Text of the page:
Now you look to see what else you can do to help your young pitchers. You notice you have one of the worst defensive units in baseball. Alberto Callaspo is a disaster at 2B. Billy Butler isn’t a disaster at 1B, but he’s not about to win any Gold Gloves either. Alex Gordon is pretty good at 3B when he’s healthy, so you don’t have to worry about that at least. So you trade Mark Teahan for Josh Fields and Chris Getz. Getz should be a defensive upgrade at second, and Fields can fill in for Gordon if he gets hurt again or potentially play the outfield if Guillen is Guillen. There’s not much you can do about Yuni except hope he starts playing better or that Mike Aviles gets healthy fast, or that Bianchi is ready sooner than expected, besides, you don’t think Yuni is that bad defensively anyway. So you look at what you’ve got now and start assessing the outfield. DDJ is great in left, but he’ll be a free agent soon and you probably won’t be able to keep him. And with Guillen leaving next year and Coco gone now, you realize the outfield needs a lot of people. Fields is a potential outfielder, though somewhat unknown defensively, and Mitch Maier is ok, but really seems like more of a 4th OF type than a regular starter. So you try to trade your most tradeable, expendable commodity (Alberto Callaspo) for a young ML-ready outfielder. You target Felix Pie and Brett Gardner - they’re both young, they both have potential, and they both play on teams where they don’t really have a place to play. It seems like a great fit. Unfortunately, neither the Yankees nor the Orioles are willing to trade their guys for Callaspo. So what do you do? You don’t want to sign someone to a long term deal because you’ve got Jordan Parraz and David Lough coming up, and a Parraz/Lough/Fields/Maier OF sounds like it might be OK and will definitely be pretty cheap too. So you sign a couple of guys who really aren’t that good, but maybe have one solid year in them – Brian Anderson and Scott Podsednik.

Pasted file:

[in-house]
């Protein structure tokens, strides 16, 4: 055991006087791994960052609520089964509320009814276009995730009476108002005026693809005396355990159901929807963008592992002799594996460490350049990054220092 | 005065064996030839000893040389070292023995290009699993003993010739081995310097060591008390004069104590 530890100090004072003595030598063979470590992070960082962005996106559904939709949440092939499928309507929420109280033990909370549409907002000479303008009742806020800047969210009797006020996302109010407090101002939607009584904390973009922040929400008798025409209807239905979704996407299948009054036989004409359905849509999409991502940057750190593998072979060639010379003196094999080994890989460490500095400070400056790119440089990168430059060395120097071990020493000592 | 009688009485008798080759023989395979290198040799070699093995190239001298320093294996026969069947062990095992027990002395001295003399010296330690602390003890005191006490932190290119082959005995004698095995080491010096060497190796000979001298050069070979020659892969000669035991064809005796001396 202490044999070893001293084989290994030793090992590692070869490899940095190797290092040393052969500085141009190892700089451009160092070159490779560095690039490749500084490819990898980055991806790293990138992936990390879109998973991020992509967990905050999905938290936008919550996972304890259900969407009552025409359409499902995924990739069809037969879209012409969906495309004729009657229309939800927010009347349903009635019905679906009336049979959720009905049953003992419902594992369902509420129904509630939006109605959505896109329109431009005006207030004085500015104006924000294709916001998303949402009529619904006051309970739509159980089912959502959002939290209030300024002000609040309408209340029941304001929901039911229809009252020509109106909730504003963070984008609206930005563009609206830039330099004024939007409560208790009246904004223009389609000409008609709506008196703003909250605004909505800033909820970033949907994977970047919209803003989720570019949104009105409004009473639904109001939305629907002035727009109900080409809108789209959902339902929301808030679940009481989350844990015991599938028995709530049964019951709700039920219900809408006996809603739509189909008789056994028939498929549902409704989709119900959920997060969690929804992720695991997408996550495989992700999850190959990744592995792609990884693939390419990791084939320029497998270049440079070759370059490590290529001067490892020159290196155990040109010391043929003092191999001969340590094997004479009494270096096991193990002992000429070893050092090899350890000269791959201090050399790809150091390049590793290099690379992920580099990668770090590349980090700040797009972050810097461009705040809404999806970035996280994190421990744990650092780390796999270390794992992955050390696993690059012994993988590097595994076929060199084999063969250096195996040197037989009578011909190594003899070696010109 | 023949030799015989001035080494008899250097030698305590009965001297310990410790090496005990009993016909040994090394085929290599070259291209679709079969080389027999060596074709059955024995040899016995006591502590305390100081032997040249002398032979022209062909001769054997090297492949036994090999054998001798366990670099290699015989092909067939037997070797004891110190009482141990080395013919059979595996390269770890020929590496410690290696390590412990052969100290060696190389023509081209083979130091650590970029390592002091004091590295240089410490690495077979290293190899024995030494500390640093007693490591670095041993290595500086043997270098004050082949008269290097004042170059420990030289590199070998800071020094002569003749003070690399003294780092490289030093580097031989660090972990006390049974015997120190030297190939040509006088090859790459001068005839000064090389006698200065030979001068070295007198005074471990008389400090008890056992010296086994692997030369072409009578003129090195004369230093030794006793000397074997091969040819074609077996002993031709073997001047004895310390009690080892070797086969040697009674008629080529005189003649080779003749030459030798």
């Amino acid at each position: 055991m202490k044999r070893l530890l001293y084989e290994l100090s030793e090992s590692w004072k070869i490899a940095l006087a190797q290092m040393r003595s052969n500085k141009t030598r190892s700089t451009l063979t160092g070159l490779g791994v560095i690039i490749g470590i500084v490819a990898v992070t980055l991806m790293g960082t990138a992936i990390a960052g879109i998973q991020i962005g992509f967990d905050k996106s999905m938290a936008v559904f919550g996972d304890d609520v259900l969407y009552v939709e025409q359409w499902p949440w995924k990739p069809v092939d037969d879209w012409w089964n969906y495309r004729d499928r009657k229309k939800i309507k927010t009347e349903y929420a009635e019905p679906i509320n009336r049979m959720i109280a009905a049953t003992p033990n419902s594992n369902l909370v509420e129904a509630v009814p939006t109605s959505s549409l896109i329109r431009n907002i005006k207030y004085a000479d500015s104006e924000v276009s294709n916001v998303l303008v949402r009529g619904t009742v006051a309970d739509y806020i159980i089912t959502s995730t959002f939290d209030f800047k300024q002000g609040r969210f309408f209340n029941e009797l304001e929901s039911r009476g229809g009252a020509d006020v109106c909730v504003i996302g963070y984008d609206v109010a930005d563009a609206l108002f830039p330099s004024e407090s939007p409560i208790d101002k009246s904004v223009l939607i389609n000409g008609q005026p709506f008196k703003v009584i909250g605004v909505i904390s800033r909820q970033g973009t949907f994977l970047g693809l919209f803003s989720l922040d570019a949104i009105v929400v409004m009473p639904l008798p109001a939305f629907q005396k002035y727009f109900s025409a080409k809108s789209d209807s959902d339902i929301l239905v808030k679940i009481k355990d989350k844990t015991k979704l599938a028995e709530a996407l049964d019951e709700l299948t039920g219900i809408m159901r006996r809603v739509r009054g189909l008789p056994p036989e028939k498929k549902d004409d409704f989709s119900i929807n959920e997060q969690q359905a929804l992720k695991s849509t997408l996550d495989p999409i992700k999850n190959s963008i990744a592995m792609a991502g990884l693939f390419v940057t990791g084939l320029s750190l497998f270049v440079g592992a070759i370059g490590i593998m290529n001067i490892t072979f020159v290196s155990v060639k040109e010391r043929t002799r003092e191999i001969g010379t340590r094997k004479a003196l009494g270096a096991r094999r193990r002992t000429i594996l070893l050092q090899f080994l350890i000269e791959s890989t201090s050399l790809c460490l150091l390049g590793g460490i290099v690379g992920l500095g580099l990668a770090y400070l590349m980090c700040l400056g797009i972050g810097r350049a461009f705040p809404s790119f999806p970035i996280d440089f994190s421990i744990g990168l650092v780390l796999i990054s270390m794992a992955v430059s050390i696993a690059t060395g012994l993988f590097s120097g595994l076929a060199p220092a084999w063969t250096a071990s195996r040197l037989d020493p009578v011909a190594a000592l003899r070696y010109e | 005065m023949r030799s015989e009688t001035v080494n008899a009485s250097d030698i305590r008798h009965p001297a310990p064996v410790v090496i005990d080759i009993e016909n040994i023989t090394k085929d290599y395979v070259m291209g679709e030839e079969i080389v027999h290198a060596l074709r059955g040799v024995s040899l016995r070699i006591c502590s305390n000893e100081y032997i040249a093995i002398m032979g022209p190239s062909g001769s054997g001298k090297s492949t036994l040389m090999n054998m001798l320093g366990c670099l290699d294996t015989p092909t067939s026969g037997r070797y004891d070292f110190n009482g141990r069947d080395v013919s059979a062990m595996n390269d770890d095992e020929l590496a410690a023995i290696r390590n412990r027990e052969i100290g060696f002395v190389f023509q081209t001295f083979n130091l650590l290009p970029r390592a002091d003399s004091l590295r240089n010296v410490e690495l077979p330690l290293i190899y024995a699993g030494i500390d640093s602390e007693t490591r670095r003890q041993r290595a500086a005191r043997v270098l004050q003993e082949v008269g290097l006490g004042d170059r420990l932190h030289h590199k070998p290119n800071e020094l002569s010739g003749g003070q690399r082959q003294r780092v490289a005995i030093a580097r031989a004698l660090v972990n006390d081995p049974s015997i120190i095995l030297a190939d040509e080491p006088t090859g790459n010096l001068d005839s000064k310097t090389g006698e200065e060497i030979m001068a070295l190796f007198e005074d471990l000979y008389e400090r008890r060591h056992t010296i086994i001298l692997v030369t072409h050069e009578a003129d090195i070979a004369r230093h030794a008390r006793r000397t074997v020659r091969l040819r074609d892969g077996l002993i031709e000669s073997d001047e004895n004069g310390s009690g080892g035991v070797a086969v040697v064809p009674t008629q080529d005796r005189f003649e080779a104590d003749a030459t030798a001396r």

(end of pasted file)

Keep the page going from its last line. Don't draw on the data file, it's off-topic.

So you look at your roster and think about your goal. You wanted to make things easier for your young pitchers and increase their odds of finding success. You upgraded defensively at catcher, first base (no more Mike Jacobs innings) and second base. You got your pitchers an experienced catcher with a good defensive reputation that was paired with some young arms that developed back when he played in Pittsburgh (Jason Schmidt, Kris Benson, Kip Wells). You held steady in the outfield while not blocking any of your own prospects. You dramatically improved the relief corps by subtraction, so your young guys don’t have to watch their leads always get blown. And you did all of this while breaking even on payroll, which is important for a small market team like the Royals. It’s not ideal, you know that, but rebuilding is called rebuilding for a reason, and you’ve done everything in your power to protect and support the most important part of your team. All in all, a pretty decent job, yes?

Apparently not. Every time you turn on the TV or the internet all you see is people telling you you’re terrible and focusing on your mistakes. Can’t they see what you’re trying to do here? Don’t they understand that you’re building the team according to a plan? That there’s a process in place to make things better? Don’t they know you’re trying to edge up the win % every year to build the fanbase so you can afford better players and so that free agents will be more willing to come here? Haven’t you gotten ownership to spend money and beef up the scouting and minor league systems? Don’t people know that it will still be a few years before all the good prospects get to the majors, but that the farm system will be totally stocked behind them so it’s a continuous flow?

But you’re so hurt and angry about the criticism, you don’t make those arguments. Instead you argue that your moves aren’t that bad, and that the plan is good, and that the players you’re getting are better and greater than you know they are. Then you give up and hold a press conference announcing that the fans need to trust the process.

Imagine that and you’ll understand Dayton Moore.